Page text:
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CalPERS Reports Hackers Stole Data of Retirees, Beneficiaries

The legislative director of the Retired Public Employees Association of California said he was livid that he and other affected members were not informed of this breach immediately.

The California Public Employees’ Retirement System (CalPERS) reported Wednesday that hackers stole the names, social security numbers, birth dates and other confidential information of roughly 769,000 retirees and beneficiaries, taking advantage of a vulnerability in a contracted vendor’s cybersecurity system.

“This external breach of information is inexcusable,” CalPERS Chief Executive Officer Marcie Frost said in a news release. “Our members deserve better. As soon as we learned about what happened, we took fast action to protect our members’ financial interests, as well as steps to ensure long-term protections.”

In a Q&A posted on the agency’s website, CalPERS leaders said that all affected members are eligible to receive two years of free credit monitoring and identity restoration services through Experian. The notice said letters detailing what’s available and how to enroll had been sent to those affected. The hackers also may have gotten information on CalPERS members’ former or current employers, spouses or domestic partners, and children. All types of retirees are affected, whether they worked for the state, public agencies, school districts, in the courts or in the California Legislature.

The agency notice said that a third-party vendor, PBI Research Services+Berwyn Group, had informed CalPERS of the breach on June 6 and that CalPERS moved swiftly to protect the security of its member accounts, rolling out new security protocols to protect member accounts.

Randy Cheek, the legislative director of the Retired Public Employees Association of California, said he was livid that he and other affected members were not informed of this breach immediately.

When asked about the lag between learning about the hack and alerting members, CalPERS officials told The Sacramento Bee: “We needed to make sure we had all the facts and that our system was secure before alerting retirees. Our primary duty was and is to ensure the safety of all our member and retiree information.”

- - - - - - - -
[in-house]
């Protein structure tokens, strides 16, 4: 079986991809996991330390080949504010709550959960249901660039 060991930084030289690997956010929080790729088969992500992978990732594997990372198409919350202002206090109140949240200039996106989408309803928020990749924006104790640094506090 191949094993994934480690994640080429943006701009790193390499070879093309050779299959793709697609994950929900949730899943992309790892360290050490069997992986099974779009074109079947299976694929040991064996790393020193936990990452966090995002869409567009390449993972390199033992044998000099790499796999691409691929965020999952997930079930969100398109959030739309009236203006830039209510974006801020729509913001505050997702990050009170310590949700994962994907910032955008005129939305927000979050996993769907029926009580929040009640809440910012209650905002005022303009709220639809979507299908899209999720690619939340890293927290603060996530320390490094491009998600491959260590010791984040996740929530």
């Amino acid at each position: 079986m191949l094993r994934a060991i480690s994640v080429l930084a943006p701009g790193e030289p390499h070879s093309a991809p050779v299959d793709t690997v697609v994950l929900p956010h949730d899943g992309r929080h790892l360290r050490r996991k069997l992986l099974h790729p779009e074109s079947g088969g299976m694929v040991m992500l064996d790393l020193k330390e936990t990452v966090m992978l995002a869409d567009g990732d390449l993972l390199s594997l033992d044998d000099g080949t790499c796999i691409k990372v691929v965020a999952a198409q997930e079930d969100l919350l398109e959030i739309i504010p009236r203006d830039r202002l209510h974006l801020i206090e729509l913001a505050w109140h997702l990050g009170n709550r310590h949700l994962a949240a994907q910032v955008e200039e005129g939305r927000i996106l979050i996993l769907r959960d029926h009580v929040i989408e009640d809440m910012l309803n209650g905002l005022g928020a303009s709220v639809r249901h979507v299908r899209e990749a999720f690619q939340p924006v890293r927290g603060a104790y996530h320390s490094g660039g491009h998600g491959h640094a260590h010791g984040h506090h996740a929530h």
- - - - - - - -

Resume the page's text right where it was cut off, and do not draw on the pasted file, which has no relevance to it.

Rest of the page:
PBI, the third-party vendor, helps CalPERS to identify any members who have died, helping the agency to prevent overpayments or other errors. PBI also validates information on inactive members, helping CalPERS to assess who may be eligible for benefits soon. CalPERS said that PBI was using a data transfer application called MOVEIt Transfer that organizations around the nation use to share data securely. The application boasts encryption, tracking and access controls for secure collaboration and automated transfers.

The hacker community discovered a critical vulnerability in the MOVEIt Transfer software and one group exploited it before a patch was deployed, using malicious software code to gain unauthorized access to data not intended to be displayed, according to the notice on the CalPERS website. Because the MOVEIt Transfer app is used by multiple hospitals, clinics, and health insurance groups to share sensitive information such as medical records, bank records, and social security numbers, the U.S. Department of Health and Human Services has kept tabs on vulnerabilities that could leave health-care companies open to having data stolen or held for ransom.

“They found out about it two weeks ago ... and they’re just now saying something, and they’re gonna send letters out tomorrow,” he said. “On top of that, they didn’t even tell the bank because I just called Golden 1 and they had no idea. I talked to their top security guy.” Golden 1, Cheek said, holds accounts on hundreds of thousands of state employees, and it should have been alerted so they could enhance security.

In a dispatch last week, HHS reported that local, state, and federal agencies reported Thursday that they had been the target of cyberthreat hackers who were leveraging the MOVEIt Transfer vulnerabilities.

CalPERS officials stressed that their systems were not threatened or breached in this attack and that retirees’ money is secure. They recommended that, in addition to enrolling in credit monitoring services, retirees and beneficiaries regularly review and monitor their accounts and credit reports.

If you suspect identity theft or fraud, agency officials said, contact the police. If you believe you were affected but have not received a letter, you can call 833-919-4735 6 a.m. to 8 p.m. Monday through Friday and 8 a.m. to 5 p.m. on Saturday and Sunday. The lines will be closed on major holidays.

(c)2018 The Sacramento Bee. Distributed by Tribune Content Agency, LLC.